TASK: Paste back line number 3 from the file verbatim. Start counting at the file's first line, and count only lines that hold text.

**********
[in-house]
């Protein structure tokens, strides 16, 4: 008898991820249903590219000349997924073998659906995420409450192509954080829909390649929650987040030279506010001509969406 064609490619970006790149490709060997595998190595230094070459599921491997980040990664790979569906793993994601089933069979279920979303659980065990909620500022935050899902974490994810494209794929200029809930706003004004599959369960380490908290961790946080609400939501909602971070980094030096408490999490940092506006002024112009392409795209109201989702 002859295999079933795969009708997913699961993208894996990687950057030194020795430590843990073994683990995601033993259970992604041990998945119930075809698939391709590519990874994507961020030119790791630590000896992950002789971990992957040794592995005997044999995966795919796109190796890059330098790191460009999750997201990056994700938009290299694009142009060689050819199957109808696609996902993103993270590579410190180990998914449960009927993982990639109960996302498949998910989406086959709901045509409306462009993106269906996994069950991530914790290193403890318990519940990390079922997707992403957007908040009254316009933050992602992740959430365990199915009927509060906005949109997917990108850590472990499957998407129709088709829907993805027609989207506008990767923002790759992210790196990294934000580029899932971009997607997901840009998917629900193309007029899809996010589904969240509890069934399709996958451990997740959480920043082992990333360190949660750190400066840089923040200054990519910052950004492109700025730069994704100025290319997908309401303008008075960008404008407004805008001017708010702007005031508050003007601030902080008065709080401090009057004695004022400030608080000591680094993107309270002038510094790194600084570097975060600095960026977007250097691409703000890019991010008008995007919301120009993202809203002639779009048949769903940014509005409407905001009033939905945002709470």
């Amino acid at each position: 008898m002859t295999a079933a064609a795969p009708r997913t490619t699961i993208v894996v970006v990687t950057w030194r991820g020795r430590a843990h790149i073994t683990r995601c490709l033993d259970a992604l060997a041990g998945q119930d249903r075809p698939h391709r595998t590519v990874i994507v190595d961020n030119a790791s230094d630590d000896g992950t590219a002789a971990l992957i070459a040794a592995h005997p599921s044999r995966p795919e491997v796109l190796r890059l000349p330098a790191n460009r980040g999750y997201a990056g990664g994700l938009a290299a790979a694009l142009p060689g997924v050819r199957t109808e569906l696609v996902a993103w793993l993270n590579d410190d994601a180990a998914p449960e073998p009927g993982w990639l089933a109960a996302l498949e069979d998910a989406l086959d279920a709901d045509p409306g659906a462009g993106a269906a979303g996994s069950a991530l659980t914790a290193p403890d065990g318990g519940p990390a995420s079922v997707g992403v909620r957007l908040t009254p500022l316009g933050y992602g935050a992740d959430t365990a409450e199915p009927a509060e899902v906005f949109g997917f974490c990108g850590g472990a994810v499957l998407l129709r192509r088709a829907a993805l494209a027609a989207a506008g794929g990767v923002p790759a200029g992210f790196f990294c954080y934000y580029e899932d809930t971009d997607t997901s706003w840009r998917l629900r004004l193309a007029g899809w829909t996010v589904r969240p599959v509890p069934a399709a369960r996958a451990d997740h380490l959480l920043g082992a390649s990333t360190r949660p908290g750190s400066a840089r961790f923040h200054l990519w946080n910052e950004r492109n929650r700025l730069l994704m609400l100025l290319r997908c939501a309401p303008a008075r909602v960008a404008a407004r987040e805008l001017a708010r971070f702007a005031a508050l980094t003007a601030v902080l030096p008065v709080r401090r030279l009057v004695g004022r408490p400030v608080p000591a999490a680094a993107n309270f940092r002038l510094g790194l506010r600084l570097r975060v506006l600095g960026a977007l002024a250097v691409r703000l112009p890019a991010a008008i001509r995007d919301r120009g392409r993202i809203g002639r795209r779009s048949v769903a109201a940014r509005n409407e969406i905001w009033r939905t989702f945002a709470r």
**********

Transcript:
């Amino acid at each position: 008898m002859t295999a079933a064609a795969p009708r997913t490619t699961i993208v894996v970006v990687t950057w030194r991820g020795r430590a843990h790149i073994t683990r995601c490709l033993d259970a992604l060997a041990g998945q119930d249903r075809p698939h391709r595998t590519v990874i994507v190595d961020n030119a790791s230094d630590d000896g992950t590219a002789a971990l992957i070459a040794a592995h005997p599921s044999r995966p795919e491997v796109l190796r890059l000349p330098a790191n460009r980040g999750y997201a990056g990664g994700l938009a290299a790979a694009l142009p060689g997924v050819r199957t109808e569906l696609v996902a993103w793993l993270n590579d410190d994601a180990a998914p449960e073998p009927g993982w990639l089933a109960a996302l498949e069979d998910a989406l086959d279920a709901d045509p409306g659906a462009g993106a269906a979303g996994s069950a991530l659980t914790a290193p403890d065990g318990g519940p990390a995420s079922v997707g992403v909620r957007l908040t009254p500022l316009g933050y992602g935050a992740d959430t365990a409450e199915p009927a509060e899902v906005f949109g997917f974490c990108g850590g472990a994810v499957l998407l129709r192509r088709a829907a993805l494209a027609a989207a506008g794929g990767v923002p790759a200029g992210f790196f990294c954080y934000y580029e899932d809930t971009d997607t997901s706003w840009r998917l629900r004004l193309a007029g899809w829909t996010v589904r969240p599959v509890p069934a399709a369960r996958a451990d997740h380490l959480l920043g082992a390649s990333t360190r949660p908290g750190s400066a840089r961790f923040h200054l990519w946080n910052e950004r492109n929650r700025l730069l994704m609400l100025l290319r997908c939501a309401p303008a008075r909602v960008a404008a407004r987040e805008l001017a708010r971070f702007a005031a508050l980094t003007a601030v902080l030096p008065v709080r401090r030279l009057v004695g004022r408490p400030v608080p000591a999490a680094a993107n309270f940092r002038l510094g790194l506010r600084l570097r975060v506006l600095g960026a977007l002024a250097v691409r703000l112009p890019a991010a008008i001509r995007d919301r120009g392409r993202i809203g002639r795209r779009s048949v769903a109201a940014r509005n409407e969406i905001w009033r939905t989702f945002a709470r």